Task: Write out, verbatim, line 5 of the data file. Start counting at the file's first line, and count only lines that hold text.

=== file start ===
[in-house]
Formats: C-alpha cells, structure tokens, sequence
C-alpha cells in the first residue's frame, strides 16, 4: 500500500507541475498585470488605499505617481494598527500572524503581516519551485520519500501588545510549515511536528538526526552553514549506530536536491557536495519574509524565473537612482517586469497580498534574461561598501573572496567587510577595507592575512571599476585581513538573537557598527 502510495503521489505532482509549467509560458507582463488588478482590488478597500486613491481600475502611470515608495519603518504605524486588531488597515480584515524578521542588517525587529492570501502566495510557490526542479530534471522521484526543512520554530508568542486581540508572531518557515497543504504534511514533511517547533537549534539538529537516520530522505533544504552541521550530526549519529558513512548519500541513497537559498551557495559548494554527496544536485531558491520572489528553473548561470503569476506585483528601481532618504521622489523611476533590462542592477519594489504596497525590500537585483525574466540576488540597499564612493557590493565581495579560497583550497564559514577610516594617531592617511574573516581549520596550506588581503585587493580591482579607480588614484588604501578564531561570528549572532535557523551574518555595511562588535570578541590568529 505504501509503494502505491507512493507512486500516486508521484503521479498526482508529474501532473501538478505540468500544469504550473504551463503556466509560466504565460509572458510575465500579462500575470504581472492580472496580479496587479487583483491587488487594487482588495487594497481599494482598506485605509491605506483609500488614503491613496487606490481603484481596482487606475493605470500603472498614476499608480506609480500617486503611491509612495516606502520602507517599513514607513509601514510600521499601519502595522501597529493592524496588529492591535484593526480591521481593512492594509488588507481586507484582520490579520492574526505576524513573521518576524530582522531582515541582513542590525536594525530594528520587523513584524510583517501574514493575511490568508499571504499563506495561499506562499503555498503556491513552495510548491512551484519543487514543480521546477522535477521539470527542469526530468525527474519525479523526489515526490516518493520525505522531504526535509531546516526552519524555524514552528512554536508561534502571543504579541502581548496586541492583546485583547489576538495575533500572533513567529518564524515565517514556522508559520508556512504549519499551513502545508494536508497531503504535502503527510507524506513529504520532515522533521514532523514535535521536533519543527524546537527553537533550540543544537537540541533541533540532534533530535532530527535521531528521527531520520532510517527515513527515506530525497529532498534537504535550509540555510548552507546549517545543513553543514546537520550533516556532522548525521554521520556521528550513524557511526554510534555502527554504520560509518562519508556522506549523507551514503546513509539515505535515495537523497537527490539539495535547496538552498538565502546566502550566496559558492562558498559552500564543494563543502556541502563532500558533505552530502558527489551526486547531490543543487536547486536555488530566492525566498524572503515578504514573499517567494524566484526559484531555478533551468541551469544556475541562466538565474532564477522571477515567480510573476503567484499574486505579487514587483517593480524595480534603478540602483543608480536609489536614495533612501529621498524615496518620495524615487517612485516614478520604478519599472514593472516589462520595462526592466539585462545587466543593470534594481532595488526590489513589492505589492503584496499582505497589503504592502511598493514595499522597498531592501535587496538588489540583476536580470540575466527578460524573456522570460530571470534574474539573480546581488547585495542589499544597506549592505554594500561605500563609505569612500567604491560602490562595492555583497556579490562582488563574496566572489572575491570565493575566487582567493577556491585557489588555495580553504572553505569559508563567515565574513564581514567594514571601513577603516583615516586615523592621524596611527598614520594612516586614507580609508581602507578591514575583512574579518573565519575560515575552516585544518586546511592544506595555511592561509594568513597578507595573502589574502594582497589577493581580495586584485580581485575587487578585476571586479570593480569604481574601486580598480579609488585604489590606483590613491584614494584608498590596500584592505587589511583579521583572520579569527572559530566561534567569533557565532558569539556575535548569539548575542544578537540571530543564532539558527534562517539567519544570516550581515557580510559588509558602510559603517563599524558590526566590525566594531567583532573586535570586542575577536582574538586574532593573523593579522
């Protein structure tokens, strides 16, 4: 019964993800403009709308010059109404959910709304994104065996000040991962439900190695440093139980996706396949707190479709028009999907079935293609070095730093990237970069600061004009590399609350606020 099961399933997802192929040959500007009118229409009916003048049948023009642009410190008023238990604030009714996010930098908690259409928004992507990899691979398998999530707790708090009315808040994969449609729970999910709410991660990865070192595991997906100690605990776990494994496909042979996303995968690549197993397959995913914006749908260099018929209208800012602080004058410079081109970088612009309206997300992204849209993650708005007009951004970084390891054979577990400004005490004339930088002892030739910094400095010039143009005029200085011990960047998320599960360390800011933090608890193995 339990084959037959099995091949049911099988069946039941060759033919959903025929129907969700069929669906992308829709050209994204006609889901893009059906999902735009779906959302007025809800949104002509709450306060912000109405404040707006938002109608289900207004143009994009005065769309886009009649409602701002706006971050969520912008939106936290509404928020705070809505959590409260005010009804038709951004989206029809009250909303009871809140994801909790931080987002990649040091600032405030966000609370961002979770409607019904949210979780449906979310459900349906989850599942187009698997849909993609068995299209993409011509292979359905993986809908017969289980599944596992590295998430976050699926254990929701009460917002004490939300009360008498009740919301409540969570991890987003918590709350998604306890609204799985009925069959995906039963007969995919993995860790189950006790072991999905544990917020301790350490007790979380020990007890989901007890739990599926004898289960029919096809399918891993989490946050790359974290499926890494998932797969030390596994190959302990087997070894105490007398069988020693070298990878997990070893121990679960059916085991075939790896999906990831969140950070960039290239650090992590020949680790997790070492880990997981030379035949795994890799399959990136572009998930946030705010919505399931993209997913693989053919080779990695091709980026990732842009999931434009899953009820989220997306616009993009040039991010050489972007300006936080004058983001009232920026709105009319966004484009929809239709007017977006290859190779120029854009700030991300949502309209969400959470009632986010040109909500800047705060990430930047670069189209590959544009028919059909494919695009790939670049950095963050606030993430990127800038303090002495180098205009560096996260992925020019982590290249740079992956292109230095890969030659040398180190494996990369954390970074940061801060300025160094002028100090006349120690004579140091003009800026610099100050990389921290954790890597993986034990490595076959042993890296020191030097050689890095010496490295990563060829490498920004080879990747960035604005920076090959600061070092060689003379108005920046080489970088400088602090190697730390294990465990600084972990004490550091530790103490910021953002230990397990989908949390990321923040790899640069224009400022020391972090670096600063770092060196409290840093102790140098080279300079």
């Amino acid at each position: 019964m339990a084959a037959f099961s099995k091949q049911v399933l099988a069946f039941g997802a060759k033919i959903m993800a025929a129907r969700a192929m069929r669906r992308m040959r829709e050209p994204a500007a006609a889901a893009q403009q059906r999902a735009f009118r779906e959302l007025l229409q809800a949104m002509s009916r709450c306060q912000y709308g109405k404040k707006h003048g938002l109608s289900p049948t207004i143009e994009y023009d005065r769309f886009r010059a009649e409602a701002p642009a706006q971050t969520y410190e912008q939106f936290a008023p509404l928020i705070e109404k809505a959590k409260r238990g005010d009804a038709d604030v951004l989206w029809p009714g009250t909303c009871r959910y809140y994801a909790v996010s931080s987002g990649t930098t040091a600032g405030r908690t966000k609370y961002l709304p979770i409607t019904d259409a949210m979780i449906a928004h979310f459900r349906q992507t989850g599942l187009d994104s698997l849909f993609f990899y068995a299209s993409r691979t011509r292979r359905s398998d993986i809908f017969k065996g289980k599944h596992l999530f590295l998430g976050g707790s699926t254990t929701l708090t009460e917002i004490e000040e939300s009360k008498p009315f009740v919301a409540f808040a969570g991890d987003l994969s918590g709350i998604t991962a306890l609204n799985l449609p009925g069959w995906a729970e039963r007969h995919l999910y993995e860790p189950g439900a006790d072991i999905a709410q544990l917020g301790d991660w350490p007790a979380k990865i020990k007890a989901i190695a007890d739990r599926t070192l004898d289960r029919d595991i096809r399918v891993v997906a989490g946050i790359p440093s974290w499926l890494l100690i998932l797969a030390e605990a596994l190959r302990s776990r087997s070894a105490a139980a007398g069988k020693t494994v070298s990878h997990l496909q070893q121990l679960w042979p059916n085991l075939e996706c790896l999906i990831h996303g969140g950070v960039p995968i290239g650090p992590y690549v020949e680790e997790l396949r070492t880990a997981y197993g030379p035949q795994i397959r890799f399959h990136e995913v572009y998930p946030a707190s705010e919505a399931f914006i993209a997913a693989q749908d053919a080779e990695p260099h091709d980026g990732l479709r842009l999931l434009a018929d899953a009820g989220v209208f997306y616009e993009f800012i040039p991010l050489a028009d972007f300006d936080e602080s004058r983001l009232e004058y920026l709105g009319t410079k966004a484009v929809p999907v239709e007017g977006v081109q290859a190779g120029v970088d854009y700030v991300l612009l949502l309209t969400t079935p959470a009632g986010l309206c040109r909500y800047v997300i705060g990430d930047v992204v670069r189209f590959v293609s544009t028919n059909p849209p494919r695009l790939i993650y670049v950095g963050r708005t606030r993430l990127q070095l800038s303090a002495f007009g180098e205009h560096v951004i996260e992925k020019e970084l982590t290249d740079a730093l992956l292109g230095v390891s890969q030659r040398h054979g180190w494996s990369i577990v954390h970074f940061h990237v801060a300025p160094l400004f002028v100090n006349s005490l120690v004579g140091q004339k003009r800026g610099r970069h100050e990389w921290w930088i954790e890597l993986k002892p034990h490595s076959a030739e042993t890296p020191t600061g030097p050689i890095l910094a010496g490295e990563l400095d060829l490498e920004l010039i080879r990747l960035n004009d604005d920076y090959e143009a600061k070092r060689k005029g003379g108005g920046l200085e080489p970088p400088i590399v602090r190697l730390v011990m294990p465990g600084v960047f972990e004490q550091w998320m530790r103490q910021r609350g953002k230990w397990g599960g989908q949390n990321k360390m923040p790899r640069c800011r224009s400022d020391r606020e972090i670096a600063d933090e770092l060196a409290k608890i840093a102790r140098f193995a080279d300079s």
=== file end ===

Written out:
């Amino acid at each position: 019964m339990a084959a037959f099961s099995k091949q049911v399933l099988a069946f039941g997802a060759k033919i959903m993800a025929a129907r969700a192929m069929r669906r992308m040959r829709e050209p994204a500007a006609a889901a893009q403009q059906r999902a735009f009118r779906e959302l007025l229409q809800a949104m002509s009916r709450c306060q912000y709308g109405k404040k707006h003048g938002l109608s289900p049948t207004i143009e994009y023009d005065r769309f886009r010059a009649e409602a701002p642009a706006q971050t969520y410190e912008q939106f936290a008023p509404l928020i705070e109404k809505a959590k409260r238990g005010d009804a038709d604030v951004l989206w029809p009714g009250t909303c009871r959910y809140y994801a909790v996010s931080s987002g990649t930098t040091a600032g405030r908690t966000k609370y961002l709304p979770i409607t019904d259409a949210m979780i449906a928004h979310f459900r349906q992507t989850g599942l187009d994104s698997l849909f993609f990899y068995a299209s993409r691979t011509r292979r359905s398998d993986i809908f017969k065996g289980k599944h596992l999530f590295l998430g976050g707790s699926t254990t929701l708090t009460e917002i004490e000040e939300s009360k008498p009315f009740v919301a409540f808040a969570g991890d987003l994969s918590g709350i998604t991962a306890l609204n799985l449609p009925g069959w995906a729970e039963r007969h995919l999910y993995e860790p189950g439900a006790d072991i999905a709410q544990l917020g301790d991660w350490p007790a979380k990865i020990k007890a989901i190695a007890d739990r599926t070192l004898d289960r029919d595991i096809r399918v891993v997906a989490g946050i790359p440093s974290w499926l890494l100690i998932l797969a030390e605990a596994l190959r302990s776990r087997s070894a105490a139980a007398g069988k020693t494994v070298s990878h997990l496909q070893q121990l679960w042979p059916n085991l075939e996706c790896l999906i990831h996303g969140g950070v960039p995968i290239g650090p992590y690549v020949e680790e997790l396949r070492t880990a997981y197993g030379p035949q795994i397959r890799f399959h990136e995913v572009y998930p946030a707190s705010e919505a399931f914006i993209a997913a693989q749908d053919a080779e990695p260099h091709d980026g990732l479709r842009l999931l434009a018929d899953a009820g989220v209208f997306y616009e993009f800012i040039p991010l050489a028009d972007f300006d936080e602080s004058r983001l009232e004058y920026l709105g009319t410079k966004a484009v929809p999907v239709e007017g977006v081109q290859a190779g120029v970088d854009y700030v991300l612009l949502l309209t969400t079935p959470a009632g986010l309206c040109r909500y800047v997300i705060g990430d930047v992204v670069r189209f590959v293609s544009t028919n059909p849209p494919r695009l790939i993650y670049v950095g963050r708005t606030r993430l990127q070095l800038s303090a002495f007009g180098e205009h560096v951004i996260e992925k020019e970084l982590t290249d740079a730093l992956l292109g230095v390891s890969q030659r040398h054979g180190w494996s990369i577990v954390h970074f940061h990237v801060a300025p160094l400004f002028v100090n006349s005490l120690v004579g140091q004339k003009r800026g610099r970069h100050e990389w921290w930088i954790e890597l993986k002892p034990h490595s076959a030739e042993t890296p020191t600061g030097p050689i890095l910094a010496g490295e990563l400095d060829l490498e920004l010039i080879r990747l960035n004009d604005d920076y090959e143009a600061k070092r060689k005029g003379g108005g920046l200085e080489p970088p400088i590399v602090r190697l730390v011990m294990p465990g600084v960047f972990e004490q550091w998320m530790r103490q910021r609350g953002k230990w397990g599960g989908q949390n990321k360390m923040p790899r640069c800011r224009s400022d020391r606020e972090i670096a600063d933090e770092l060196a409290k608890i840093a102790r140098f193995a080279d300079s």